At Pathway we have a newly established lived experience group – building on our own long experience of involving people with direct experiences of the issues we campaign on.
Four new group members will be working alongside two Pathway staff members, Mandy and Sophie. We have also partnered with Leigh from Change Communications to help us think about better ways to deliver our findings, enabling our voices to have maximum impact.
We aim to improve the lives of people living with dual diagnosis – which means experiencing addiction and a mental health condition at the same time – while homeless. We will deepen understanding by learning from people with experience of dual diagnosis. We will share current medical guidelines alongside our findings to a range of people, including frontline workers in the homelessness sector.
We know that co-producing can have positive impacts on the well-being of all those involved. Being an equal member of a group, sharing power, recognising that each person brings assets and prizing those assets can help self-development, awareness and esteem. Enabling a person to feel empowered and believe in their abilities can set the foundations for personal progress, something we value most at Pathway.
We look forward to the learning that the Co-Production Collective can bring, guiding us to be better at including people and connecting with others with the same goal: finding better ways for those whose lives are often harmed by treatment that does not really meet their needs. Together we aim for better, together we are better.
At Nifty Sustainability, we support individuals and organisations to embed sustainability in their practices. Through our work, we’ve observed that many people involved in sustainability identify as neurodivergent, often bringing with them important skills and characteristics such as profound empathy, creativity and systems thinking. However, working in the context of climate, ecological and social emergencies takes its toll and can lead to a loss of hope and paralysis around what to do and how to do it.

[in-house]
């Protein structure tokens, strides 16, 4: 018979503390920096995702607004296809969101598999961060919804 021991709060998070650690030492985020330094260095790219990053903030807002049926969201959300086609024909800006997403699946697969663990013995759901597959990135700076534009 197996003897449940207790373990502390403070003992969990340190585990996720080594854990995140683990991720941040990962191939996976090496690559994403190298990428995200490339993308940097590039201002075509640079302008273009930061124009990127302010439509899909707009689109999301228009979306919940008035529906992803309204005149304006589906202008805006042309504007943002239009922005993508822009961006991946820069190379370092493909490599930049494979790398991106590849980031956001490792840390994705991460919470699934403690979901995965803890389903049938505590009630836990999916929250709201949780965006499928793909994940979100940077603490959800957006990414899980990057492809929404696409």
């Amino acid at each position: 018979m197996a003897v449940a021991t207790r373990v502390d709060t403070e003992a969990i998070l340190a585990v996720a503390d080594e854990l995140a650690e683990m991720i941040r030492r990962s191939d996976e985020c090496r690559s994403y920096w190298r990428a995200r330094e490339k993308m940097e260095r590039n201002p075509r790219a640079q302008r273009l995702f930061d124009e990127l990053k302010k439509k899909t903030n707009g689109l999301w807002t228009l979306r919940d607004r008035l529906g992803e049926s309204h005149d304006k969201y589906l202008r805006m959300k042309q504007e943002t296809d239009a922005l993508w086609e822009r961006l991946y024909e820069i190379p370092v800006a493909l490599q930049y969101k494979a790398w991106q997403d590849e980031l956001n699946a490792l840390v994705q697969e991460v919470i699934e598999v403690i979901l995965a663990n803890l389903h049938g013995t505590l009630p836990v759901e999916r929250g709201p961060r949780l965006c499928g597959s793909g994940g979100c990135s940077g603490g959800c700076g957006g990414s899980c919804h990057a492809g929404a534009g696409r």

Our project aims to explore how neurodivergence interacts with taking climate action and maintaining eco-hope in those studying and/or working in sustainability-related areas. Our project team includes people working closely with the University of Leeds and Shipley Climate Action Group with lived experience of neurodivergence and anxiety, and we plan to engage a further small but diverse group of individuals along the way. With this group we will explore and better understand lived experience of neurodivergence, taking climate action and maintaining eco-hope. With this increased understanding, we aim to co-produce a creative and accessible resource to support this group in their sustainability-related work.
Through our project, we hope to provide a safe space to explore experiences and ideas, and build community, as well as co-developing ways to support neurodivergent folk working in sustainability-related fields in future. We are very excited about applying and evaluating co-production in a context where it is actively encouraged and resourced, and about the potential for learning in the context of neurodivergence!
Devised by experts by experience in collaboration with the Psychological Professions Network and University of East Anglia, our project is dedicated to implementing changes in the use of diagnostic labelling* within mental health. Through a co-production approach coordinated by our team (Jeremiah Osei-Tutu, Maggie Rosairo, Kevin Minier and Louise Crouch-Read), we foster inclusive practices by engaging diverse stakeholders, including individuals with lived experiences, psychological professionals and academics. At every stage of the project we will evaluate the effectiveness and satisfaction of the co-production process.
The objective of our project is to provoke a shift in practice by reducing the use of harmful language and minimise psychological professionals’ overreliance on diagnostic labels as a means of defining people.
Achieving our project's objective will ultimately result in a range of benefits comprising improved service user well-being, health outcomes and quality of life, more personalised and effective clinical care and enhanced staff satisfaction and welfare. Diagnostic labelling and any assumptions that may follow from them can stigmatise service users and families (informal carers) and slow-down recovery and create stress.